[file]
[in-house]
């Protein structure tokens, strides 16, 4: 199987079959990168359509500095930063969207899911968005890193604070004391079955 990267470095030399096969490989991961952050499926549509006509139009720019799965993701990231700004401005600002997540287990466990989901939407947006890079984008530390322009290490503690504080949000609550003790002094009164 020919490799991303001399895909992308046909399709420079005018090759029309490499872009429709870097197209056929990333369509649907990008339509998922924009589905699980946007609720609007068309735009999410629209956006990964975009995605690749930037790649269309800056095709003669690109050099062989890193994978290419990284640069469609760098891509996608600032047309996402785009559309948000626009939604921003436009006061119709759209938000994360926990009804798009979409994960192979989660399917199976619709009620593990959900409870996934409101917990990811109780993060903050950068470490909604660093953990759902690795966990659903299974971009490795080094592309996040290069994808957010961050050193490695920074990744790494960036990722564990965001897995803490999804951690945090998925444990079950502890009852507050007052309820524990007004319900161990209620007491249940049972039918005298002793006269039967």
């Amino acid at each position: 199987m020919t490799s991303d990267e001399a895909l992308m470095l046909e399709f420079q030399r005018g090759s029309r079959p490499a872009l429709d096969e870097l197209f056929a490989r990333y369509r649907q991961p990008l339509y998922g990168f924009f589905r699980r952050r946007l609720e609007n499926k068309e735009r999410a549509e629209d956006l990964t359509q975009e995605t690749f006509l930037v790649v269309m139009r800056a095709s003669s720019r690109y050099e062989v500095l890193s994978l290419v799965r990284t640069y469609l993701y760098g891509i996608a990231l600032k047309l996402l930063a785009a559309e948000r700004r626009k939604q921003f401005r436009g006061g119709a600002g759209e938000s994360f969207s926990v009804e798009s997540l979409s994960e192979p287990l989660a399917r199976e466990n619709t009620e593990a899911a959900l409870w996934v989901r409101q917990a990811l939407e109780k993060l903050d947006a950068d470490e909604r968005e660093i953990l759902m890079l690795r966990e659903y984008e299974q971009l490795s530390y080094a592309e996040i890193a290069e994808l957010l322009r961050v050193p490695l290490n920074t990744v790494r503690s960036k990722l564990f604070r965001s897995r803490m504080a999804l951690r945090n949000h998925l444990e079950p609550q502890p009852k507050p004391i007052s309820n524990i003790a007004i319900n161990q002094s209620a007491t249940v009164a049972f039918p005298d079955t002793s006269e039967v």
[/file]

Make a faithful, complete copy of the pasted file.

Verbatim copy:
[in-house]
């Protein structure tokens, strides 16, 4: 199987079959990168359509500095930063969207899911968005890193604070004391079955 990267470095030399096969490989991961952050499926549509006509139009720019799965993701990231700004401005600002997540287990466990989901939407947006890079984008530390322009290490503690504080949000609550003790002094009164 020919490799991303001399895909992308046909399709420079005018090759029309490499872009429709870097197209056929990333369509649907990008339509998922924009589905699980946007609720609007068309735009999410629209956006990964975009995605690749930037790649269309800056095709003669690109050099062989890193994978290419990284640069469609760098891509996608600032047309996402785009559309948000626009939604921003436009006061119709759209938000994360926990009804798009979409994960192979989660399917199976619709009620593990959900409870996934409101917990990811109780993060903050950068470490909604660093953990759902690795966990659903299974971009490795080094592309996040290069994808957010961050050193490695920074990744790494960036990722564990965001897995803490999804951690945090998925444990079950502890009852507050007052309820524990007004319900161990209620007491249940049972039918005298002793006269039967």
């Amino acid at each position: 199987m020919t490799s991303d990267e001399a895909l992308m470095l046909e399709f420079q030399r005018g090759s029309r079959p490499a872009l429709d096969e870097l197209f056929a490989r990333y369509r649907q991961p990008l339509y998922g990168f924009f589905r699980r952050r946007l609720e609007n499926k068309e735009r999410a549509e629209d956006l990964t359509q975009e995605t690749f006509l930037v790649v269309m139009r800056a095709s003669s720019r690109y050099e062989v500095l890193s994978l290419v799965r990284t640069y469609l993701y760098g891509i996608a990231l600032k047309l996402l930063a785009a559309e948000r700004r626009k939604q921003f401005r436009g006061g119709a600002g759209e938000s994360f969207s926990v009804e798009s997540l979409s994960e192979p287990l989660a399917r199976e466990n619709t009620e593990a899911a959900l409870w996934v989901r409101q917990a990811l939407e109780k993060l903050d947006a950068d470490e909604r968005e660093i953990l759902m890079l690795r966990e659903y984008e299974q971009l490795s530390y080094a592309e996040i890193a290069e994808l957010l322009r961050v050193p490695l290490n920074t990744v790494r503690s960036k990722l564990f604070r965001s897995r803490m504080a999804l951690r945090n949000h998925l444990e079950p609550q502890p009852k507050p004391i007052s309820n524990i003790a007004i319900n161990q002094s209620a007491t249940v009164a049972f039918p005298d079955t002793s006269e039967v």